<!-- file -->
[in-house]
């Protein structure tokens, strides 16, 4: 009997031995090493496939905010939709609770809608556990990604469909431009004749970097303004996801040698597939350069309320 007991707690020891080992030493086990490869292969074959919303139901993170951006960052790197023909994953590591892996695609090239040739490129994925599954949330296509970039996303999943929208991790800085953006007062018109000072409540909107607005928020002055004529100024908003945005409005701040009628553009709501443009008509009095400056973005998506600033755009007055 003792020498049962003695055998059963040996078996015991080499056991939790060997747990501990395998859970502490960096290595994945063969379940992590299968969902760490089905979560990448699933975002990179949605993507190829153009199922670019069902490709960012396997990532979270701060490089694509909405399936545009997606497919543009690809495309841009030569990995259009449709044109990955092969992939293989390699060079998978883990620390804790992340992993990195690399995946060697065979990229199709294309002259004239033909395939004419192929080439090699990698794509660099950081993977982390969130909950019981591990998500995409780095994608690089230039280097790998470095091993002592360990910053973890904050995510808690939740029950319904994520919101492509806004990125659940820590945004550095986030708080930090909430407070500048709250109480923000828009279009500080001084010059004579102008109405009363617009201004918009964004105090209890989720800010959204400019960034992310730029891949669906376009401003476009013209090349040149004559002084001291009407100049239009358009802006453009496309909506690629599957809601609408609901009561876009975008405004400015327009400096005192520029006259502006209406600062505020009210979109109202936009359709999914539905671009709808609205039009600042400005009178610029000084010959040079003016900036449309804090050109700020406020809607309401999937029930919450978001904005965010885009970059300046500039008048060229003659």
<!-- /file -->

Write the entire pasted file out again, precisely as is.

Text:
[in-house]
């Protein structure tokens, strides 16, 4: 009997031995090493496939905010939709609770809608556990990604469909431009004749970097303004996801040698597939350069309320 007991707690020891080992030493086990490869292969074959919303139901993170951006960052790197023909994953590591892996695609090239040739490129994925599954949330296509970039996303999943929208991790800085953006007062018109000072409540909107607005928020002055004529100024908003945005409005701040009628553009709501443009008509009095400056973005998506600033755009007055 003792020498049962003695055998059963040996078996015991080499056991939790060997747990501990395998859970502490960096290595994945063969379940992590299968969902760490089905979560990448699933975002990179949605993507190829153009199922670019069902490709960012396997990532979270701060490089694509909405399936545009997606497919543009690809495309841009030569990995259009449709044109990955092969992939293989390699060079998978883990620390804790992340992993990195690399995946060697065979990229199709294309002259004239033909395939004419192929080439090699990698794509660099950081993977982390969130909950019981591990998500995409780095994608690089230039280097790998470095091993002592360990910053973890904050995510808690939740029950319904994520919101492509806004990125659940820590945004550095986030708080930090909430407070500048709250109480923000828009279009500080001084010059004579102008109405009363617009201004918009964004105090209890989720800010959204400019960034992310730029891949669906376009401003476009013209090349040149004559002084001291009407100049239009358009802006453009496309909506690629599957809601609408609901009561876009975008405004400015327009400096005192520029006259502006209406600062505020009210979109109202936009359709999914539905671009709808609205039009600042400005009178610029000084010959040079003016900036449309804090050109700020406020809607309401999937029930919450978001904005965010885009970059300046500039008048060229003659």